This dark pageant of imagery brings an expressive meaning to many of the emotions and psychoses that sit at the pulsing centre of what this film is talking about. In this, Czapla uses images, colours and light in much the same way as a poet utilises words; they are both chasing something greater than the simple sum of the parts, they are pushing the boundaries of meaning that each of these symbols is usually attributed with and attempting to connect words and pictures with abstract ideas and often volatile, maddeningly incomplete emotions. It’s Czapla’s longest film to date and it uses every single second of its screen time to stunning effect.
Michael Cusack is one of Australia’s most accomplished and experienced puppet animators. His Adelaide based production company, Anifex, is one of the biggest and certainly one of the oldest stopmotion facilities in the country, with a history tracking back nearly 40 years.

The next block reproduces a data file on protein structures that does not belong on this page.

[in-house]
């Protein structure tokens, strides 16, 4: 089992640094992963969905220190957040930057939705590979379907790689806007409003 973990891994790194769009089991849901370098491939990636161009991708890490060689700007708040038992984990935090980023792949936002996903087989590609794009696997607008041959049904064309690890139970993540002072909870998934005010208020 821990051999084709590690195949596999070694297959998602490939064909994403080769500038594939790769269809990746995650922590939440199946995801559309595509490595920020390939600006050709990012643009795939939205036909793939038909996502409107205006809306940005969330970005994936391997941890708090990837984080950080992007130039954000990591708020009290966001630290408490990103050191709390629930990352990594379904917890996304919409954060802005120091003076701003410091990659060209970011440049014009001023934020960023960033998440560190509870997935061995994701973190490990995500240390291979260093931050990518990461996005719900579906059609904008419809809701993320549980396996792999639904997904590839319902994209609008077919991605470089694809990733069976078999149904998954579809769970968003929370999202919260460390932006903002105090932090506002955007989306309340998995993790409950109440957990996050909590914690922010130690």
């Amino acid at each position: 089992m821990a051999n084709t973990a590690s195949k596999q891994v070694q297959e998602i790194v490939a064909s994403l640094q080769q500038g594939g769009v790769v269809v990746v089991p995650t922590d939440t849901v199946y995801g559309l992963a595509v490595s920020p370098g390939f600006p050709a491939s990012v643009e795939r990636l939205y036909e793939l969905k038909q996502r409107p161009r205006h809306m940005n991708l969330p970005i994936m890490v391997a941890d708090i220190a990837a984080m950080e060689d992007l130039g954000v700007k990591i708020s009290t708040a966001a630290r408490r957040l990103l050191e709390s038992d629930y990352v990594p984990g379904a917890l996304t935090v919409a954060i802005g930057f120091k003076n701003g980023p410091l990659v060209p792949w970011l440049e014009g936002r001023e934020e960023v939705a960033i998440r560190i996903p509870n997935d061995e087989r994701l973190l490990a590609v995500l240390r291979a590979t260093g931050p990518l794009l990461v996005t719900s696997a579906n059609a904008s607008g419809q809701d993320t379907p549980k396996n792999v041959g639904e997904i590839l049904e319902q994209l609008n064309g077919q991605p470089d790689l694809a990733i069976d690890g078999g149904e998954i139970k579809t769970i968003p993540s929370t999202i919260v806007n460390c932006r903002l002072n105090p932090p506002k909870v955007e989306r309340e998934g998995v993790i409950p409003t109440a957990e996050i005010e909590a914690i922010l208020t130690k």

Creating personal films – when the schedule allows – is a way for Cusack to express the writer and artist within and recharge the creative batteries. His latest film After All is a superbly crafted piece of poignant, animated theatre. Perfectly pitched, droll humour brings a delicate and understated authenticity to a moving tale about a mother and son coming to grips with her approaching death and occasionally – though increasingly frequently – failing mind. Captured flawlessly here is the unspoken truth that the person least affected by a death is quite often the person who will die.
This is puppet animation as practised by a master; proof that we can be drawn into a world created out of fabric, wire, silicon and wool and believe in what we are seeing and experiencing.